April 19th, 2004

[tarkovskiy] hari mirror

place me somewhere on this map

I am the sort of girl who checks the direction of the "To Chicago" arrow on a train platform three times at least before getting on a train aimed that direction. I am the sort of girl whose got her parking spot inked out on her right hand, inked over in her mind three twenty four in verbal, 324 numerical, three for March because it's March, twenty-four because she was born on the twenty-fourth, and still is half chanting as she walks to the daily parking meter: three two four three two four and three and two and four and I am the sort of girl who checks bus schedules a half dozen times, who writes her name on the disturbingly dense cultured milk product in the fridge she is almost certain no one else in the place could stand but write it she does, just in case, who checks old junk mail accounts no one knows about but the Happy Penis Spam Co. because you never know, you might miss out: who whispers how are you to her grandfather's cameras and puts them away gently because you never know, you can never be too sure.

I wish I could tell you this is the result of an unlearned mind, inexperience, irrational fears. I wish I could say it's something I'm growing out of. I wish I could tell you anything than that this is a learned behavior, something I am evolving into, a victim to every half wired anomaly under the sun. Make it a statistical unlikelihood, put it on the minority side of the scale, and there I often am, blinking and lost, the bottom about to fall out. And no, I don't know what I'm doing. And no, no one told me there was anything questionable about wearing this color today. And yes, whatever bus comes through this stop after twelve will have to take you through to the station, eventually, so, trust me, look like you know what it is you are doing no one will ask. You've got nothing to worry about, people are always assuring you, those same people to remark (after the police have been called) ".... how odd."

I was born in three hours. My mother started labor in active labor. Dad got us to the hospital with a good deal of furtive glancing: what would happen if she had to say Joe the baby is coming now? But Dad got us to the hospital and the nurses got us into the wheelchair and chit-chatting, the nurse found out I was Mom's first. So she laughed. Dropped her pace. Oh, well, my girl, then I will slow down. It was everyone's response. They knew the way first babies work. It is the nature of first time mothers to think everything is happening much faster than it actually is. Actually they have hours and hours. Plenty of time for prep. Oh worry not, no need to clear a delivery room: she's barely been in labor two hours. They didn't know who was coming. They were still living in their safe world of most-of-the-time. Mom had an inkling, she'd been peeing for me for eight months after all, she told the nurses "please don't slow down the wheelchair," but they waved her off laughing. Waved her off laughing: until they looked between her legs.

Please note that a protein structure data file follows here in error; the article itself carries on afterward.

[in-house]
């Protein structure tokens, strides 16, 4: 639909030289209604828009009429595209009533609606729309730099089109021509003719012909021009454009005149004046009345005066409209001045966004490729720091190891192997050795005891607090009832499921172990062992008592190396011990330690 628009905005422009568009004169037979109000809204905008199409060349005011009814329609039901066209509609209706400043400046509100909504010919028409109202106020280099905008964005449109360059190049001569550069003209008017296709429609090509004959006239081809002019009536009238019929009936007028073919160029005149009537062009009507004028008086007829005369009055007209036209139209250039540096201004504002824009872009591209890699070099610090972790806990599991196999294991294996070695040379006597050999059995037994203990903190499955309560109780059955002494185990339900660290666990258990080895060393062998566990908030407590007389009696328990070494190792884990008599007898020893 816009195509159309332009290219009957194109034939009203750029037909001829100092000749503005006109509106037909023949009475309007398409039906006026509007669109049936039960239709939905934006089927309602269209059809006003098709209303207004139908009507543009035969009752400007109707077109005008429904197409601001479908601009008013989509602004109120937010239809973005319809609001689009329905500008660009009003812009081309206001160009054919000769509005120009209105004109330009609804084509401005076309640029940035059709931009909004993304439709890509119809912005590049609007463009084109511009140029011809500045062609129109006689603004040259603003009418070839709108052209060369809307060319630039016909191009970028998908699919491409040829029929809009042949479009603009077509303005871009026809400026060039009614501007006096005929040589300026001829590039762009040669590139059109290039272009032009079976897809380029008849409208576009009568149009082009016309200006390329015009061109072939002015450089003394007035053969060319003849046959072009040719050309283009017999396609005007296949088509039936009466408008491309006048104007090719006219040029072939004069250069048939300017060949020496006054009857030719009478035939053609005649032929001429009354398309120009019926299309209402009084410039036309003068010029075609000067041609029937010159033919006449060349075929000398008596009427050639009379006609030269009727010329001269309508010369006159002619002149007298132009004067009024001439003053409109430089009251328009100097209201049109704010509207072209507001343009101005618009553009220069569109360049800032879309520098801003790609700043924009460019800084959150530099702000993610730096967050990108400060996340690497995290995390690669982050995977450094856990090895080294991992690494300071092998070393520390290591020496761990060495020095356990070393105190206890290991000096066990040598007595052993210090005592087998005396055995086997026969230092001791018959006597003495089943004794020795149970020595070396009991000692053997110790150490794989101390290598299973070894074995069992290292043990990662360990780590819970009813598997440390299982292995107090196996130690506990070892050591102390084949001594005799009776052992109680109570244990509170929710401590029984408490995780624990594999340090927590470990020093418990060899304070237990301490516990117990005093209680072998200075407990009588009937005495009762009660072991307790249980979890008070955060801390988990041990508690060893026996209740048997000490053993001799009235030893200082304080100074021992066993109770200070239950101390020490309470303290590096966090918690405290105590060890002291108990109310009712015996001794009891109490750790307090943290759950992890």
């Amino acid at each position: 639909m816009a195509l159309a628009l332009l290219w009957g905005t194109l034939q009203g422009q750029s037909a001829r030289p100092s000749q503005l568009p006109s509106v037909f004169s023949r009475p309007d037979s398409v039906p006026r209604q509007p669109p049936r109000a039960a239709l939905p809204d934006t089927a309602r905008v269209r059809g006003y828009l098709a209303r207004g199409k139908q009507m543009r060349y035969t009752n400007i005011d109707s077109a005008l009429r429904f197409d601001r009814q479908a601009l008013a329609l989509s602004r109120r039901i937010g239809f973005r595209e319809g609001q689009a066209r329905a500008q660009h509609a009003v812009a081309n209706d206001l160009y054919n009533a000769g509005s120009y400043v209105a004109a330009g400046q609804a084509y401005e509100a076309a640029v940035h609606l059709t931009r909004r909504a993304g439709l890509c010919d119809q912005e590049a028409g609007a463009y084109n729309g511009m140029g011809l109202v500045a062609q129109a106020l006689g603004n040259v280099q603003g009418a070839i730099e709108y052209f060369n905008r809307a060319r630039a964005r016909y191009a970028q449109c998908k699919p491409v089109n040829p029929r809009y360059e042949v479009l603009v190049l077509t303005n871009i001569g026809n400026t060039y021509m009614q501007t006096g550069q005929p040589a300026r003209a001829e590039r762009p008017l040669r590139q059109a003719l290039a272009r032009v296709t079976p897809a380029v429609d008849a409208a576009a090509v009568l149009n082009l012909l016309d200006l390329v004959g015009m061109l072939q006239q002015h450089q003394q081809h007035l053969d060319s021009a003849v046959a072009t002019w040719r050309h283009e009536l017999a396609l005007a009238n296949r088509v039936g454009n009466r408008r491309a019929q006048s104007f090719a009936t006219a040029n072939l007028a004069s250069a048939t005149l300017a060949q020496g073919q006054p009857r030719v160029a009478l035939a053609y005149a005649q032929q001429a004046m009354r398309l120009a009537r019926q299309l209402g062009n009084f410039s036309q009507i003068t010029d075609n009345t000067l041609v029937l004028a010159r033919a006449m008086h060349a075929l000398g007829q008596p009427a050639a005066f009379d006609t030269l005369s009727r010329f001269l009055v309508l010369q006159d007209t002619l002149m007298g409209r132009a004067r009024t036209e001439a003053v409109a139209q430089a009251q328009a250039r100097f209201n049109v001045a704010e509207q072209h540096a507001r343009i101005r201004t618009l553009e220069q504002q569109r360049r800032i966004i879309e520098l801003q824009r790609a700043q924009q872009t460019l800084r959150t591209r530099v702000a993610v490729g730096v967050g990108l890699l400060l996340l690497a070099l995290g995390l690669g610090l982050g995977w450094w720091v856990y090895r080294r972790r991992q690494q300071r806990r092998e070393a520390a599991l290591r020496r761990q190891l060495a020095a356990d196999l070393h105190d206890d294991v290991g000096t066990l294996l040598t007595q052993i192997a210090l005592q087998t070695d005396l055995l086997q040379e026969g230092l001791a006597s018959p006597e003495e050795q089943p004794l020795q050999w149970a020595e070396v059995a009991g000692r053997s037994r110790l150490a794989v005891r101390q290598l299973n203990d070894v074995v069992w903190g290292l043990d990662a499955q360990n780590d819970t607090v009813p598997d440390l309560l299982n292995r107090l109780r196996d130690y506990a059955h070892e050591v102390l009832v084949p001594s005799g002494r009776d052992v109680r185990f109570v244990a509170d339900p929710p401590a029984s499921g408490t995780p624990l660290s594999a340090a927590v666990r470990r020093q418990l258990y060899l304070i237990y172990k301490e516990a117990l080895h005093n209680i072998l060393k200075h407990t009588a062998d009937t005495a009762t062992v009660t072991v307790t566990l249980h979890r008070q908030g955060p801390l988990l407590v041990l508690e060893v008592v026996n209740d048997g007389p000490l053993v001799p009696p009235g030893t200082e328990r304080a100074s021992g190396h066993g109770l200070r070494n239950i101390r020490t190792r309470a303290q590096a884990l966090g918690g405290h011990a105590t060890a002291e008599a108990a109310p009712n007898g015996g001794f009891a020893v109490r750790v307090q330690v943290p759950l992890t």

Now the miles are far and the hours are long and you are somewhere far and long from here, and I am not the sort of girl who smiles at the idea of her heart dangled like a silver pendant over a globe, swinging fast over mountains and slow over coasts, circling the plains, gliding back and forth over the desert. Belonging is a relative term. Family or tribe, the wind blows through, the leaves scatter, the seeds spread, the seedlings make their own relative. Once I thought I knew who I’d be by now, and maybe the path is still there: just overgrown and bewildered by twelve years of convincing myself there was not a path there to be found. But the pictures you draw of yourself at 14 or 15 twice your lifetime away are strange and distorted by fairytales and inexperience. But an overgrown bewildering path is a hard one to follow even once you’ve found it again. So we turned from the one closed Mexican restaurant to another, closed, ten o’clock on a Sunday apparently a weakness even here in the city.

Sometimes our lives are looking for an open Mexican restaurant at ten o’clock on a Sunday, but that’s neither here nor there. Here and there. I’d write about the ticking of the clock, but all my clocks are digital. I’d tell you about the turning of the fan, but it’s a circulatory essence. It does not count the time. It does not separate the time. It creates a loop. It whispers over, it turns itself away. It whispers over, it turns itself away. It whispers over, it turns itself away.

Sometimes I see the things I write here as the sorts of things that get left behind in hotel rooms. Not a complete idea, not a tangible essence, not necessarily anything life or death, but the sort of rubble no one realized was rubble until four hours out of Idaho and, anyway, is it really worth turning around? The littlest nephew of the hotel owner might find it in the cardboard lost and found box some day, might snake it into his hooded sweatshirt pocket, might revere it in some more proper way. Sometimes that’s enough. I am the sort of girl who knows a small blessing when she sees it.
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